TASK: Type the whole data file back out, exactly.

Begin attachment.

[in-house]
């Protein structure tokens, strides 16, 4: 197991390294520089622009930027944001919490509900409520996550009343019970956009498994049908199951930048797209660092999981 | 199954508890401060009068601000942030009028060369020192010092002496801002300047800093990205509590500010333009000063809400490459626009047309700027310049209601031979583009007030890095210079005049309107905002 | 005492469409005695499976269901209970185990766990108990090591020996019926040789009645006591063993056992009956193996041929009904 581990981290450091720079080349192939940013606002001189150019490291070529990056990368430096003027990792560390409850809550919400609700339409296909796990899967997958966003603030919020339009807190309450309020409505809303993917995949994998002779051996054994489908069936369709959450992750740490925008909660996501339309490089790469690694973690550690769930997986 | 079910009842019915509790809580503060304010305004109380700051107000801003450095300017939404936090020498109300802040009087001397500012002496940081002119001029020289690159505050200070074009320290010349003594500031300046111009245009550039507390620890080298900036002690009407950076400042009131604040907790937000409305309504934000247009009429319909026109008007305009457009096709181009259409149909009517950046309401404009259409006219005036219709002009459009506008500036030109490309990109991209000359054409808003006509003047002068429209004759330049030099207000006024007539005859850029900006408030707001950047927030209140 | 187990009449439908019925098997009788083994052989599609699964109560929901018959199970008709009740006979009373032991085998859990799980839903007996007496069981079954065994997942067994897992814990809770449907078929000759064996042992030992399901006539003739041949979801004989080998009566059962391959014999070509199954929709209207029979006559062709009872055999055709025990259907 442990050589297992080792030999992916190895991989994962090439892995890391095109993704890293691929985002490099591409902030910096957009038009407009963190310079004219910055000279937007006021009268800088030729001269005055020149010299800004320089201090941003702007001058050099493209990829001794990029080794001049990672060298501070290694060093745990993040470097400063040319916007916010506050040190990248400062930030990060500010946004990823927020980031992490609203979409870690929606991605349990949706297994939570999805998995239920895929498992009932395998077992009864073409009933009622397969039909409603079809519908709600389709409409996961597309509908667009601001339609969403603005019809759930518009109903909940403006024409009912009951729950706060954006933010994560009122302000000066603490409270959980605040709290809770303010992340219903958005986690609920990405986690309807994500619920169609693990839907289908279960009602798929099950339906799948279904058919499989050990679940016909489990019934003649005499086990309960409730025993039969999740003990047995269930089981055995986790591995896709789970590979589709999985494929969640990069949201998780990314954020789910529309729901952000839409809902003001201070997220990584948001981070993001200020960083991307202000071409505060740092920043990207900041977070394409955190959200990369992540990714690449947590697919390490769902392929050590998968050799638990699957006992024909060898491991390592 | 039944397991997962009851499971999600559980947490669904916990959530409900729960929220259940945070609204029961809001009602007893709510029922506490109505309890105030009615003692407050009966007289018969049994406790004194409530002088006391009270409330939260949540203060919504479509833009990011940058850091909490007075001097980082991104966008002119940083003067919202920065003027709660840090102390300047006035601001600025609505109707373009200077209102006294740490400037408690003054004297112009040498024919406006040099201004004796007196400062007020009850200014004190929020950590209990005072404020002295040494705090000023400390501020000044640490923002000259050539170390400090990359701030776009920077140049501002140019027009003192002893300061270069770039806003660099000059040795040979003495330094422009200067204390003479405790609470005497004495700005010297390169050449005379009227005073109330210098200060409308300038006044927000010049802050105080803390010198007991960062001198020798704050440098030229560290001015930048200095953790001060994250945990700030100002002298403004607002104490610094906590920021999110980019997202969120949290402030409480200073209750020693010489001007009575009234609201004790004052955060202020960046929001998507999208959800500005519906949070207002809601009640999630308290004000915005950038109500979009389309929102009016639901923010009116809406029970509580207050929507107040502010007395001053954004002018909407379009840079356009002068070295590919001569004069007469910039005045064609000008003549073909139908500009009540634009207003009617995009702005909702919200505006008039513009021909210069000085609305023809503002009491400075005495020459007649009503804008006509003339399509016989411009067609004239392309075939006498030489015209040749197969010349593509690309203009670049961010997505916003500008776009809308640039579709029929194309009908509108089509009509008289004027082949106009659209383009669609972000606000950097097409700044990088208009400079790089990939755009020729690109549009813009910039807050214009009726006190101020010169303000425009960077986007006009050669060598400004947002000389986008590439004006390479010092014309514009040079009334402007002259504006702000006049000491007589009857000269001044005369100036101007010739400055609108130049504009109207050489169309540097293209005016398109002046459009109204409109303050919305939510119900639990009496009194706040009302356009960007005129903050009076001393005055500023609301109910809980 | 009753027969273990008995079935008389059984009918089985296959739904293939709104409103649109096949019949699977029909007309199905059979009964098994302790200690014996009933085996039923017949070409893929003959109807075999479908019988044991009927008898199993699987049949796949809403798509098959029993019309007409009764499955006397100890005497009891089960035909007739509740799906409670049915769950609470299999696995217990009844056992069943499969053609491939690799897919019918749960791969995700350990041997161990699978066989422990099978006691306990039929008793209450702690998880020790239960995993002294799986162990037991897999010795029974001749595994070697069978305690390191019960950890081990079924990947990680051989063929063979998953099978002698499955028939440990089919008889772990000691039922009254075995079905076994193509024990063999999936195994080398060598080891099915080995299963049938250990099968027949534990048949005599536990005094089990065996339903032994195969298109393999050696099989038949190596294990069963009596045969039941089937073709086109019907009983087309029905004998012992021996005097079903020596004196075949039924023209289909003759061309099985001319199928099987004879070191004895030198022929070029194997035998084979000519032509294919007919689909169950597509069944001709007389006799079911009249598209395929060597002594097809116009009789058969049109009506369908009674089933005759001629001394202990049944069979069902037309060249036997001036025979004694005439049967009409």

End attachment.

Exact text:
[in-house]
């Protein structure tokens, strides 16, 4: 197991390294520089622009930027944001919490509900409520996550009343019970956009498994049908199951930048797209660092999981 | 199954508890401060009068601000942030009028060369020192010092002496801002300047800093990205509590500010333009000063809400490459626009047309700027310049209601031979583009007030890095210079005049309107905002 | 005492469409005695499976269901209970185990766990108990090591020996019926040789009645006591063993056992009956193996041929009904 581990981290450091720079080349192939940013606002001189150019490291070529990056990368430096003027990792560390409850809550919400609700339409296909796990899967997958966003603030919020339009807190309450309020409505809303993917995949994998002779051996054994489908069936369709959450992750740490925008909660996501339309490089790469690694973690550690769930997986 | 079910009842019915509790809580503060304010305004109380700051107000801003450095300017939404936090020498109300802040009087001397500012002496940081002119001029020289690159505050200070074009320290010349003594500031300046111009245009550039507390620890080298900036002690009407950076400042009131604040907790937000409305309504934000247009009429319909026109008007305009457009096709181009259409149909009517950046309401404009259409006219005036219709002009459009506008500036030109490309990109991209000359054409808003006509003047002068429209004759330049030099207000006024007539005859850029900006408030707001950047927030209140 | 187990009449439908019925098997009788083994052989599609699964109560929901018959199970008709009740006979009373032991085998859990799980839903007996007496069981079954065994997942067994897992814990809770449907078929000759064996042992030992399901006539003739041949979801004989080998009566059962391959014999070509199954929709209207029979006559062709009872055999055709025990259907 442990050589297992080792030999992916190895991989994962090439892995890391095109993704890293691929985002490099591409902030910096957009038009407009963190310079004219910055000279937007006021009268800088030729001269005055020149010299800004320089201090941003702007001058050099493209990829001794990029080794001049990672060298501070290694060093745990993040470097400063040319916007916010506050040190990248400062930030990060500010946004990823927020980031992490609203979409870690929606991605349990949706297994939570999805998995239920895929498992009932395998077992009864073409009933009622397969039909409603079809519908709600389709409409996961597309509908667009601001339609969403603005019809759930518009109903909940403006024409009912009951729950706060954006933010994560009122302000000066603490409270959980605040709290809770303010992340219903958005986690609920990405986690309807994500619920169609693990839907289908279960009602798929099950339906799948279904058919499989050990679940016909489990019934003649005499086990309960409730025993039969999740003990047995269930089981055995986790591995896709789970590979589709999985494929969640990069949201998780990314954020789910529309729901952000839409809902003001201070997220990584948001981070993001200020960083991307202000071409505060740092920043990207900041977070394409955190959200990369992540990714690449947590697919390490769902392929050590998968050799638990699957006992024909060898491991390592 | 039944397991997962009851499971999600559980947490669904916990959530409900729960929220259940945070609204029961809001009602007893709510029922506490109505309890105030009615003692407050009966007289018969049994406790004194409530002088006391009270409330939260949540203060919504479509833009990011940058850091909490007075001097980082991104966008002119940083003067919202920065003027709660840090102390300047006035601001600025609505109707373009200077209102006294740490400037408690003054004297112009040498024919406006040099201004004796007196400062007020009850200014004190929020950590209990005072404020002295040494705090000023400390501020000044640490923002000259050539170390400090990359701030776009920077140049501002140019027009003192002893300061270069770039806003660099000059040795040979003495330094422009200067204390003479405790609470005497004495700005010297390169050449005379009227005073109330210098200060409308300038006044927000010049802050105080803390010198007991960062001198020798704050440098030229560290001015930048200095953790001060994250945990700030100002002298403004607002104490610094906590920021999110980019997202969120949290402030409480200073209750020693010489001007009575009234609201004790004052955060202020960046929001998507999208959800500005519906949070207002809601009640999630308290004000915005950038109500979009389309929102009016639901923010009116809406029970509580207050929507107040502010007395001053954004002018909407379009840079356009002068070295590919001569004069007469910039005045064609000008003549073909139908500009009540634009207003009617995009702005909702919200505006008039513009021909210069000085609305023809503002009491400075005495020459007649009503804008006509003339399509016989411009067609004239392309075939006498030489015209040749197969010349593509690309203009670049961010997505916003500008776009809308640039579709029929194309009908509108089509009509008289004027082949106009659209383009669609972000606000950097097409700044990088208009400079790089990939755009020729690109549009813009910039807050214009009726006190101020010169303000425009960077986007006009050669060598400004947002000389986008590439004006390479010092014309514009040079009334402007002259504006702000006049000491007589009857000269001044005369100036101007010739400055609108130049504009109207050489169309540097293209005016398109002046459009109204409109303050919305939510119900639990009496009194706040009302356009960007005129903050009076001393005055500023609301109910809980 | 009753027969273990008995079935008389059984009918089985296959739904293939709104409103649109096949019949699977029909007309199905059979009964098994302790200690014996009933085996039923017949070409893929003959109807075999479908019988044991009927008898199993699987049949796949809403798509098959029993019309007409009764499955006397100890005497009891089960035909007739509740799906409670049915769950609470299999696995217990009844056992069943499969053609491939690799897919019918749960791969995700350990041997161990699978066989422990099978006691306990039929008793209450702690998880020790239960995993002294799986162990037991897999010795029974001749595994070697069978305690390191019960950890081990079924990947990680051989063929063979998953099978002698499955028939440990089919008889772990000691039922009254075995079905076994193509024990063999999936195994080398060598080891099915080995299963049938250990099968027949534990048949005599536990005094089990065996339903032994195969298109393999050696099989038949190596294990069963009596045969039941089937073709086109019907009983087309029905004998012992021996005097079903020596004196075949039924023209289909003759061309099985001319199928099987004879070191004895030198022929070029194997035998084979000519032509294919007919689909169950597509069944001709007389006799079911009249598209395929060597002594097809116009009789058969049109009506369908009674089933005759001629001394202990049944069979069902037309060249036997001036025979004694005439049967009409």